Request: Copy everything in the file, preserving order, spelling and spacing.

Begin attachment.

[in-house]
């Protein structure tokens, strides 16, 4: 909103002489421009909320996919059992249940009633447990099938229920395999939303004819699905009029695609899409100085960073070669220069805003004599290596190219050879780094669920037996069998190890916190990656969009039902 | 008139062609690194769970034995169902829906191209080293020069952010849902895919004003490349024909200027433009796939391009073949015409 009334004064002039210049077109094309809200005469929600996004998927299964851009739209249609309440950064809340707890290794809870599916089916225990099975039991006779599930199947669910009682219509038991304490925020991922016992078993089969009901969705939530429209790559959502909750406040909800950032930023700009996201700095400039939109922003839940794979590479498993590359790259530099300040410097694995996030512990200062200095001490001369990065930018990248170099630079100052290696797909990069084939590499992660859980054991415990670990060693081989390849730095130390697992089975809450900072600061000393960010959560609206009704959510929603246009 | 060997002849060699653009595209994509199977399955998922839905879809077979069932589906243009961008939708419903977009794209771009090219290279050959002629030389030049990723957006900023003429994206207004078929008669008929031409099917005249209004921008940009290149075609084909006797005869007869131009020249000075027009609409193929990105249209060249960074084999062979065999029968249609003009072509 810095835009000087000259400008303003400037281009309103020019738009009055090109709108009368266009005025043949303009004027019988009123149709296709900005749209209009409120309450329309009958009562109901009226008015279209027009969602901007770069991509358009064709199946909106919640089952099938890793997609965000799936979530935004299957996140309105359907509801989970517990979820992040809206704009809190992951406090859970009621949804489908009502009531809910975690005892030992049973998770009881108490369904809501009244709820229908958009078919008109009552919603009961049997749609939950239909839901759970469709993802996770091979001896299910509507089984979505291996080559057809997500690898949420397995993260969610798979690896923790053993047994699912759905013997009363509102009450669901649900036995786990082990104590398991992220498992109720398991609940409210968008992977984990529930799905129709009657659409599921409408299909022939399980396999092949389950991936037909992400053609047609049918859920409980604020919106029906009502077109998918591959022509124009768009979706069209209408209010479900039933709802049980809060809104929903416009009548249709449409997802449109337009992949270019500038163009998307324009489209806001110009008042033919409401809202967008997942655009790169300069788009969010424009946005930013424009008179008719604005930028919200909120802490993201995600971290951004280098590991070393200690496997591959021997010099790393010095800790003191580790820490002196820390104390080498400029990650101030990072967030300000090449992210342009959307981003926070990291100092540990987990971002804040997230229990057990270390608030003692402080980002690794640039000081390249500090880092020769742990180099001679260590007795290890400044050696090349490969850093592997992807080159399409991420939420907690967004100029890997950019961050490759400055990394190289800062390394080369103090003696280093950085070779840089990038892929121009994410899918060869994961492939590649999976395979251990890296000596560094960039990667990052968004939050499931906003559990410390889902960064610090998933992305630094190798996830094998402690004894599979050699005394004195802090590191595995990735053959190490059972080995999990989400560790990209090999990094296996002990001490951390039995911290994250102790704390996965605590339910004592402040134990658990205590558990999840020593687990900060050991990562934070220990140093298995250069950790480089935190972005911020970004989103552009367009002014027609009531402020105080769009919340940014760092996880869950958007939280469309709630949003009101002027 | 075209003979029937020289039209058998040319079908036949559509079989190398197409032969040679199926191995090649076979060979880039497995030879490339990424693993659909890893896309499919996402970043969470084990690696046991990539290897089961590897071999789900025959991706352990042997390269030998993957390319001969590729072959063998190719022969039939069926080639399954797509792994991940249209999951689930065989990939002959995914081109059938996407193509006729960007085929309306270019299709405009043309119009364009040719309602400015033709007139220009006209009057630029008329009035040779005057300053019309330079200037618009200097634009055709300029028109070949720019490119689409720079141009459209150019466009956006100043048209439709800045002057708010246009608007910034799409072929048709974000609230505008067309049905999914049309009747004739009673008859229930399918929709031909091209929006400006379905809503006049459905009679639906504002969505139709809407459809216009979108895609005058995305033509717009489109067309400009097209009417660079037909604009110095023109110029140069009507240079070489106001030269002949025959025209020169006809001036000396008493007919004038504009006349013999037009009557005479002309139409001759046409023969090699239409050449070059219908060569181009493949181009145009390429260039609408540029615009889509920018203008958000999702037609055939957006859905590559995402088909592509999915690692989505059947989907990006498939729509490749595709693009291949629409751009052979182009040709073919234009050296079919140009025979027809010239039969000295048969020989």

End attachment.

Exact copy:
[in-house]
């Protein structure tokens, strides 16, 4: 909103002489421009909320996919059992249940009633447990099938229920395999939303004819699905009029695609899409100085960073070669220069805003004599290596190219050879780094669920037996069998190890916190990656969009039902 | 008139062609690194769970034995169902829906191209080293020069952010849902895919004003490349024909200027433009796939391009073949015409 009334004064002039210049077109094309809200005469929600996004998927299964851009739209249609309440950064809340707890290794809870599916089916225990099975039991006779599930199947669910009682219509038991304490925020991922016992078993089969009901969705939530429209790559959502909750406040909800950032930023700009996201700095400039939109922003839940794979590479498993590359790259530099300040410097694995996030512990200062200095001490001369990065930018990248170099630079100052290696797909990069084939590499992660859980054991415990670990060693081989390849730095130390697992089975809450900072600061000393960010959560609206009704959510929603246009 | 060997002849060699653009595209994509199977399955998922839905879809077979069932589906243009961008939708419903977009794209771009090219290279050959002629030389030049990723957006900023003429994206207004078929008669008929031409099917005249209004921008940009290149075609084909006797005869007869131009020249000075027009609409193929990105249209060249960074084999062979065999029968249609003009072509 810095835009000087000259400008303003400037281009309103020019738009009055090109709108009368266009005025043949303009004027019988009123149709296709900005749209209009409120309450329309009958009562109901009226008015279209027009969602901007770069991509358009064709199946909106919640089952099938890793997609965000799936979530935004299957996140309105359907509801989970517990979820992040809206704009809190992951406090859970009621949804489908009502009531809910975690005892030992049973998770009881108490369904809501009244709820229908958009078919008109009552919603009961049997749609939950239909839901759970469709993802996770091979001896299910509507089984979505291996080559057809997500690898949420397995993260969610798979690896923790053993047994699912759905013997009363509102009450669901649900036995786990082990104590398991992220498992109720398991609940409210968008992977984990529930799905129709009657659409599921409408299909022939399980396999092949389950991936037909992400053609047609049918859920409980604020919106029906009502077109998918591959022509124009768009979706069209209408209010479900039933709802049980809060809104929903416009009548249709449409997802449109337009992949270019500038163009998307324009489209806001110009008042033919409401809202967008997942655009790169300069788009969010424009946005930013424009008179008719604005930028919200909120802490993201995600971290951004280098590991070393200690496997591959021997010099790393010095800790003191580790820490002196820390104390080498400029990650101030990072967030300000090449992210342009959307981003926070990291100092540990987990971002804040997230229990057990270390608030003692402080980002690794640039000081390249500090880092020769742990180099001679260590007795290890400044050696090349490969850093592997992807080159399409991420939420907690967004100029890997950019961050490759400055990394190289800062390394080369103090003696280093950085070779840089990038892929121009994410899918060869994961492939590649999976395979251990890296000596560094960039990667990052968004939050499931906003559990410390889902960064610090998933992305630094190798996830094998402690004894599979050699005394004195802090590191595995990735053959190490059972080995999990989400560790990209090999990094296996002990001490951390039995911290994250102790704390996965605590339910004592402040134990658990205590558990999840020593687990900060050991990562934070220990140093298995250069950790480089935190972005911020970004989103552009367009002014027609009531402020105080769009919340940014760092996880869950958007939280469309709630949003009101002027 | 075209003979029937020289039209058998040319079908036949559509079989190398197409032969040679199926191995090649076979060979880039497995030879490339990424693993659909890893896309499919996402970043969470084990690696046991990539290897089961590897071999789900025959991706352990042997390269030998993957390319001969590729072959063998190719022969039939069926080639399954797509792994991940249209999951689930065989990939002959995914081109059938996407193509006729960007085929309306270019299709405009043309119009364009040719309602400015033709007139220009006209009057630029008329009035040779005057300053019309330079200037618009200097634009055709300029028109070949720019490119689409720079141009459209150019466009956006100043048209439709800045002057708010246009608007910034799409072929048709974000609230505008067309049905999914049309009747004739009673008859229930399918929709031909091209929006400006379905809503006049459905009679639906504002969505139709809407459809216009979108895609005058995305033509717009489109067309400009097209009417660079037909604009110095023109110029140069009507240079070489106001030269002949025959025209020169006809001036000396008493007919004038504009006349013999037009009557005479002309139409001759046409023969090699239409050449070059219908060569181009493949181009145009390429260039609408540029615009889509920018203008958000999702037609055939957006859905590559995402088909592509999915690692989505059947989907990006498939729509490749595709693009291949629409751009052979182009040709073919234009050296079919140009025979027809010239039969000295048969020989």